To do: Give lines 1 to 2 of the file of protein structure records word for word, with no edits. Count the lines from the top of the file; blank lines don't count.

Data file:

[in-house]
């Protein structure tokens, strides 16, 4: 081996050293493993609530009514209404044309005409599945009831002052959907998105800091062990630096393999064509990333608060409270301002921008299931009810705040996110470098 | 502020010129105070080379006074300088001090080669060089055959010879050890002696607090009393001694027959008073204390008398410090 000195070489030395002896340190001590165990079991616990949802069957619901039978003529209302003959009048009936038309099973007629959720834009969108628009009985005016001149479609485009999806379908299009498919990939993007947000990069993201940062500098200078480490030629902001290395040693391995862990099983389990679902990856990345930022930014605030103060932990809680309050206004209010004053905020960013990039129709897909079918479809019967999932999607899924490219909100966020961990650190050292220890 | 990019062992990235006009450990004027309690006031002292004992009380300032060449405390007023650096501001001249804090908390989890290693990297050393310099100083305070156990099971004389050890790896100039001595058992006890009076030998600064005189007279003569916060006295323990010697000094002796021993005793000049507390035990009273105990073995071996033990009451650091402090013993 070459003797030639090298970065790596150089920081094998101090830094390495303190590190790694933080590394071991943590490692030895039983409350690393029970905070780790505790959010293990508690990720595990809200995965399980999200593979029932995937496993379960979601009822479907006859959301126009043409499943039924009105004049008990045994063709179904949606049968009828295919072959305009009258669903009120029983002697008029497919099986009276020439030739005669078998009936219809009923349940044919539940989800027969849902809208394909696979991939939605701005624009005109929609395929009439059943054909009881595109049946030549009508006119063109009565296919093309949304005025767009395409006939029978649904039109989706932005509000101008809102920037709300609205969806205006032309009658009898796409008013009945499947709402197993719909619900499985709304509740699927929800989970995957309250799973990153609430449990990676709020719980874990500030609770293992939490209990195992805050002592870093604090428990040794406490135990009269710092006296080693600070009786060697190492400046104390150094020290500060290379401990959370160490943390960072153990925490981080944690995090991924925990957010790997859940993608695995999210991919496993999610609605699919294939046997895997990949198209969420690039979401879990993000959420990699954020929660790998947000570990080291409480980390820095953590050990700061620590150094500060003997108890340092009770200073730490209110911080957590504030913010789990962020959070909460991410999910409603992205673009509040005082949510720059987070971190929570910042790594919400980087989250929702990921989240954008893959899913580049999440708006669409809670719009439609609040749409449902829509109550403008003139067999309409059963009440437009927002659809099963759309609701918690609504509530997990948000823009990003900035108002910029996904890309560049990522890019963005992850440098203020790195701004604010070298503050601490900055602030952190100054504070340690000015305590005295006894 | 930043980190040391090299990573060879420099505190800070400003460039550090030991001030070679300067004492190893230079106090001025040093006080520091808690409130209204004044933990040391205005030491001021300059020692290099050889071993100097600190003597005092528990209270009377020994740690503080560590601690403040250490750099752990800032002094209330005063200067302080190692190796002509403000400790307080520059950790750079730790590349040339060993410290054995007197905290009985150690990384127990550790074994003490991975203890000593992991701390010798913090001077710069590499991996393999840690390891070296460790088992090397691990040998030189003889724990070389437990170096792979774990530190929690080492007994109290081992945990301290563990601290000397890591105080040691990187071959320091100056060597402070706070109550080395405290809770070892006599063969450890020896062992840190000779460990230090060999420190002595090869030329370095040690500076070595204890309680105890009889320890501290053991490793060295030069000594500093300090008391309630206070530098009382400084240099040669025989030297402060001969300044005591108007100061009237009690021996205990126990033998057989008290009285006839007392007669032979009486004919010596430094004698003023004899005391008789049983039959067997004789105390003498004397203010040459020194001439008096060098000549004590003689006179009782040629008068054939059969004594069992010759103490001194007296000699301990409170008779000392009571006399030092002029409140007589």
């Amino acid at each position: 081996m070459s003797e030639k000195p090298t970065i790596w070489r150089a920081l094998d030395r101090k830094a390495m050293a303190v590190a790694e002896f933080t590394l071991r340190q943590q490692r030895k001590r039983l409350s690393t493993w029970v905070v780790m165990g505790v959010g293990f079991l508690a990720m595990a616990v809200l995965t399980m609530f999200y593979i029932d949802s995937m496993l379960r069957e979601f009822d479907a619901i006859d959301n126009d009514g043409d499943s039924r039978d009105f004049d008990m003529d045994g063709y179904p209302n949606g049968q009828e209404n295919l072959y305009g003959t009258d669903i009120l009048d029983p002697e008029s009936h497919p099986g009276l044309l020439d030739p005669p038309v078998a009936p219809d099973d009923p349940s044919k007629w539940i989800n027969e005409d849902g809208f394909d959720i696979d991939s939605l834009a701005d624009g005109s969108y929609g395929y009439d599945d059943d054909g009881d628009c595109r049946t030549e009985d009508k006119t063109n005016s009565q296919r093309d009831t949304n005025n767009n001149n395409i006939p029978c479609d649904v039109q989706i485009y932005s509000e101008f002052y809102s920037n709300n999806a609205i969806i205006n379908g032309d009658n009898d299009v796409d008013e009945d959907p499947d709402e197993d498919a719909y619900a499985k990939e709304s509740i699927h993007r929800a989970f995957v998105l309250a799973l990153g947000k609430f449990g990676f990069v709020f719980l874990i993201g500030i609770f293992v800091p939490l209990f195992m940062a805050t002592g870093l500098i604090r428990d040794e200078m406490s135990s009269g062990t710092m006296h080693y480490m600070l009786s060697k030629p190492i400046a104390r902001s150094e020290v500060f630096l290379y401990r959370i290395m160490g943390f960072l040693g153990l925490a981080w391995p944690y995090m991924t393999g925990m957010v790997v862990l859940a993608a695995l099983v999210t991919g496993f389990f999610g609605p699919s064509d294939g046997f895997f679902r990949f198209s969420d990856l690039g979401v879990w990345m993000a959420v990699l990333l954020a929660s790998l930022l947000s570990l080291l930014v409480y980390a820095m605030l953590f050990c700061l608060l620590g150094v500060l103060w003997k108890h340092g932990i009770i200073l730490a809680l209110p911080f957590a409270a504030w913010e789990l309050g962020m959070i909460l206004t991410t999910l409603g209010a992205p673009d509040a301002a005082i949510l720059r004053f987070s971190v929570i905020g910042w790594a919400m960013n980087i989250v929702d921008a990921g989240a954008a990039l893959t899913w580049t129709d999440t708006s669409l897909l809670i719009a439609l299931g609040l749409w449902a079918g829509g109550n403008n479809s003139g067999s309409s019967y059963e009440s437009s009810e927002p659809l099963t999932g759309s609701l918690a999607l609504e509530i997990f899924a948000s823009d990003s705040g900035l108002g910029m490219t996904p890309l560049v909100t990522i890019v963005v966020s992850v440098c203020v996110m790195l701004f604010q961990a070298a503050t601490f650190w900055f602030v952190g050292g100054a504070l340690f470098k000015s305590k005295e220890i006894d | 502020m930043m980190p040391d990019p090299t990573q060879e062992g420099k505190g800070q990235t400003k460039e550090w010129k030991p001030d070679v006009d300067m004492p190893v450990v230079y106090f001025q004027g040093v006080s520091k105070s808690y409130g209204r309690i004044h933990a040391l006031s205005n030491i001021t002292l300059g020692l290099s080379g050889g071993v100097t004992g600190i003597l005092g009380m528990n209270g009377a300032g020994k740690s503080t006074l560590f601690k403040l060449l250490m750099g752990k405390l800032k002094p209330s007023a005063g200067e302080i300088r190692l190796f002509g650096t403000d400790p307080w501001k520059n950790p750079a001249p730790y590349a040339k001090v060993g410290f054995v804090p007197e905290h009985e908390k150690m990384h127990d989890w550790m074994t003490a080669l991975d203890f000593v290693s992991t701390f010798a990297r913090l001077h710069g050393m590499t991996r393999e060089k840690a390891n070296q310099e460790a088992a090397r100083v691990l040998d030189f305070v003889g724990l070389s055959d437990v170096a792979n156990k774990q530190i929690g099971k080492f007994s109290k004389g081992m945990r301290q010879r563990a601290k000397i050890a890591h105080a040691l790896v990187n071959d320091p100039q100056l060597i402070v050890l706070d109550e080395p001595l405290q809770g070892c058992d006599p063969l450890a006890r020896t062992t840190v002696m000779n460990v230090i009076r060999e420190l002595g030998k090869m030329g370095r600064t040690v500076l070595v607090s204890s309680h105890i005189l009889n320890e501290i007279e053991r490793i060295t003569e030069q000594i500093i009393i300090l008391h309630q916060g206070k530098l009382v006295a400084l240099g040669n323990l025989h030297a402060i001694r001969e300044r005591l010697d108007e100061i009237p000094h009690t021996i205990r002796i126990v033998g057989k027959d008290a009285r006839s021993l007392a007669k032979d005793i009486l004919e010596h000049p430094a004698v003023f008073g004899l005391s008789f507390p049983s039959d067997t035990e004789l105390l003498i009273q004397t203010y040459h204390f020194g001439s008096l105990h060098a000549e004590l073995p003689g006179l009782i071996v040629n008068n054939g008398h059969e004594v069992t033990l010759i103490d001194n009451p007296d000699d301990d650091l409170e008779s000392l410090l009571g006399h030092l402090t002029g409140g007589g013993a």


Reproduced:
[in-house]
């Protein structure tokens, strides 16, 4: 081996050293493993609530009514209404044309005409599945009831002052959907998105800091062990630096393999064509990333608060409270301002921008299931009810705040996110470098 | 502020010129105070080379006074300088001090080669060089055959010879050890002696607090009393001694027959008073204390008398410090 000195070489030395002896340190001590165990079991616990949802069957619901039978003529209302003959009048009936038309099973007629959720834009969108628009009985005016001149479609485009999806379908299009498919990939993007947000990069993201940062500098200078480490030629902001290395040693391995862990099983389990679902990856990345930022930014605030103060932990809680309050206004209010004053905020960013990039129709897909079918479809019967999932999607899924490219909100966020961990650190050292220890 | 990019062992990235006009450990004027309690006031002292004992009380300032060449405390007023650096501001001249804090908390989890290693990297050393310099100083305070156990099971004389050890790896100039001595058992006890009076030998600064005189007279003569916060006295323990010697000094002796021993005793000049507390035990009273105990073995071996033990009451650091402090013993 070459003797030639090298970065790596150089920081094998101090830094390495303190590190790694933080590394071991943590490692030895039983409350690393029970905070780790505790959010293990508690990720595990809200995965399980999200593979029932995937496993379960979601009822479907006859959301126009043409499943039924009105004049008990045994063709179904949606049968009828295919072959305009009258669903009120029983002697008029497919099986009276020439030739005669078998009936219809009923349940044919539940989800027969849902809208394909696979991939939605701005624009005109929609395929009439059943054909009881595109049946030549009508006119063109009565296919093309949304005025767009395409006939029978649904039109989706932005509000101008809102920037709300609205969806205006032309009658009898796409008013009945499947709402197993719909619900499985709304509740699927929800989970995957309250799973990153609430449990990676709020719980874990500030609770293992939490209990195992805050002592870093604090428990040794406490135990009269710092006296080693600070009786060697190492400046104390150094020290500060290379401990959370160490943390960072153990925490981080944690995090991924925990957010790997859940993608695995999210991919496993999610609605699919294939046997895997990949198209969420690039979401879990993000959420990699954020929660790998947000570990080291409480980390820095953590050990700061620590150094500060003997108890340092009770200073730490209110911080957590504030913010789990962020959070909460991410999910409603992205673009509040005082949510720059987070971190929570910042790594919400980087989250929702990921989240954008893959899913580049999440708006669409809670719009439609609040749409449902829509109550403008003139067999309409059963009440437009927002659809099963759309609701918690609504509530997990948000823009990003900035108002910029996904890309560049990522890019963005992850440098203020790195701004604010070298503050601490900055602030952190100054504070340690000015305590005295006894 | 930043980190040391090299990573060879420099505190800070400003460039550090030991001030070679300067004492190893230079106090001025040093006080520091808690409130209204004044933990040391205005030491001021300059020692290099050889071993100097600190003597005092528990209270009377020994740690503080560590601690403040250490750099752990800032002094209330005063200067302080190692190796002509403000400790307080520059950790750079730790590349040339060993410290054995007197905290009985150690990384127990550790074994003490991975203890000593992991701390010798913090001077710069590499991996393999840690390891070296460790088992090397691990040998030189003889724990070389437990170096792979774990530190929690080492007994109290081992945990301290563990601290000397890591105080040691990187071959320091100056060597402070706070109550080395405290809770070892006599063969450890020896062992840190000779460990230090060999420190002595090869030329370095040690500076070595204890309680105890009889320890501290053991490793060295030069000594500093300090008391309630206070530098009382400084240099040669025989030297402060001969300044005591108007100061009237009690021996205990126990033998057989008290009285006839007392007669032979009486004919010596430094004698003023004899005391008789049983039959067997004789105390003498004397203010040459020194001439008096060098000549004590003689006179009782040629008068054939059969004594069992010759103490001194007296000699301990409170008779000392009571006399030092002029409140007589």